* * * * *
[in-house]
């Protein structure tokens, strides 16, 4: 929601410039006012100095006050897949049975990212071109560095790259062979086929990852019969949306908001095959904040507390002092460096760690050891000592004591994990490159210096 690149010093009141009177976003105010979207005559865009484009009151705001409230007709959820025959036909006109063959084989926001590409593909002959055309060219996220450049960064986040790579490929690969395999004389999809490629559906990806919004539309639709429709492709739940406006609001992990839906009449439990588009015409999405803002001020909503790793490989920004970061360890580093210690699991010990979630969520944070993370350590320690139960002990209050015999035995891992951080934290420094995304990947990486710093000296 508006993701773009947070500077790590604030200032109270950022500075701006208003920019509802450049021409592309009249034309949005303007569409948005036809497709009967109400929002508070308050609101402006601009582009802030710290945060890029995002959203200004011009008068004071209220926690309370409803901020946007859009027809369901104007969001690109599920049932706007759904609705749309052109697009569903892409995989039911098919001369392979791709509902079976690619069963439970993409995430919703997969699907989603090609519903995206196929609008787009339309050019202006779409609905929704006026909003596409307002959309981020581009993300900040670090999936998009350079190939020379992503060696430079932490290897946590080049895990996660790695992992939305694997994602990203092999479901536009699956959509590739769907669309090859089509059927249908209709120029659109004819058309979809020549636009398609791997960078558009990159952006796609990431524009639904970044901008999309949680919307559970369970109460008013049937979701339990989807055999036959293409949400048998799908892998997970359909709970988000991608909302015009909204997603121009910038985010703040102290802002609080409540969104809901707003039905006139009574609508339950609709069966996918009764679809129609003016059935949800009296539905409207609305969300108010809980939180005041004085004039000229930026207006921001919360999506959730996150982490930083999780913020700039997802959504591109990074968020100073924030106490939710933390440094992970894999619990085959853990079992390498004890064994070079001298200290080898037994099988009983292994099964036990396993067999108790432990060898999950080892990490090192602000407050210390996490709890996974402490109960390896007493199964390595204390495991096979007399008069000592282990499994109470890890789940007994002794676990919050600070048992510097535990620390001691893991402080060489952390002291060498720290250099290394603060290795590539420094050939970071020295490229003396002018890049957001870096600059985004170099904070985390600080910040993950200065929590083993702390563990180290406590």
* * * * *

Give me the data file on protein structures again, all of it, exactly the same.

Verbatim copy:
[in-house]
């Protein structure tokens, strides 16, 4: 929601410039006012100095006050897949049975990212071109560095790259062979086929990852019969949306908001095959904040507390002092460096760690050891000592004591994990490159210096 690149010093009141009177976003105010979207005559865009484009009151705001409230007709959820025959036909006109063959084989926001590409593909002959055309060219996220450049960064986040790579490929690969395999004389999809490629559906990806919004539309639709429709492709739940406006609001992990839906009449439990588009015409999405803002001020909503790793490989920004970061360890580093210690699991010990979630969520944070993370350590320690139960002990209050015999035995891992951080934290420094995304990947990486710093000296 508006993701773009947070500077790590604030200032109270950022500075701006208003920019509802450049021409592309009249034309949005303007569409948005036809497709009967109400929002508070308050609101402006601009582009802030710290945060890029995002959203200004011009008068004071209220926690309370409803901020946007859009027809369901104007969001690109599920049932706007759904609705749309052109697009569903892409995989039911098919001369392979791709509902079976690619069963439970993409995430919703997969699907989603090609519903995206196929609008787009339309050019202006779409609905929704006026909003596409307002959309981020581009993300900040670090999936998009350079190939020379992503060696430079932490290897946590080049895990996660790695992992939305694997994602990203092999479901536009699956959509590739769907669309090859089509059927249908209709120029659109004819058309979809020549636009398609791997960078558009990159952006796609990431524009639904970044901008999309949680919307559970369970109460008013049937979701339990989807055999036959293409949400048998799908892998997970359909709970988000991608909302015009909204997603121009910038985010703040102290802002609080409540969104809901707003039905006139009574609508339950609709069966996918009764679809129609003016059935949800009296539905409207609305969300108010809980939180005041004085004039000229930026207006921001919360999506959730996150982490930083999780913020700039997802959504591109990074968020100073924030106490939710933390440094992970894999619990085959853990079992390498004890064994070079001298200290080898037994099988009983292994099964036990396993067999108790432990060898999950080892990490090192602000407050210390996490709890996974402490109960390896007493199964390595204390495991096979007399008069000592282990499994109470890890789940007994002794676990919050600070048992510097535990620390001691893991402080060489952390002291060498720290250099290394603060290795590539420094050939970071020295490229003396002018890049957001870096600059985004170099904070985390600080910040993950200065929590083993702390563990180290406590």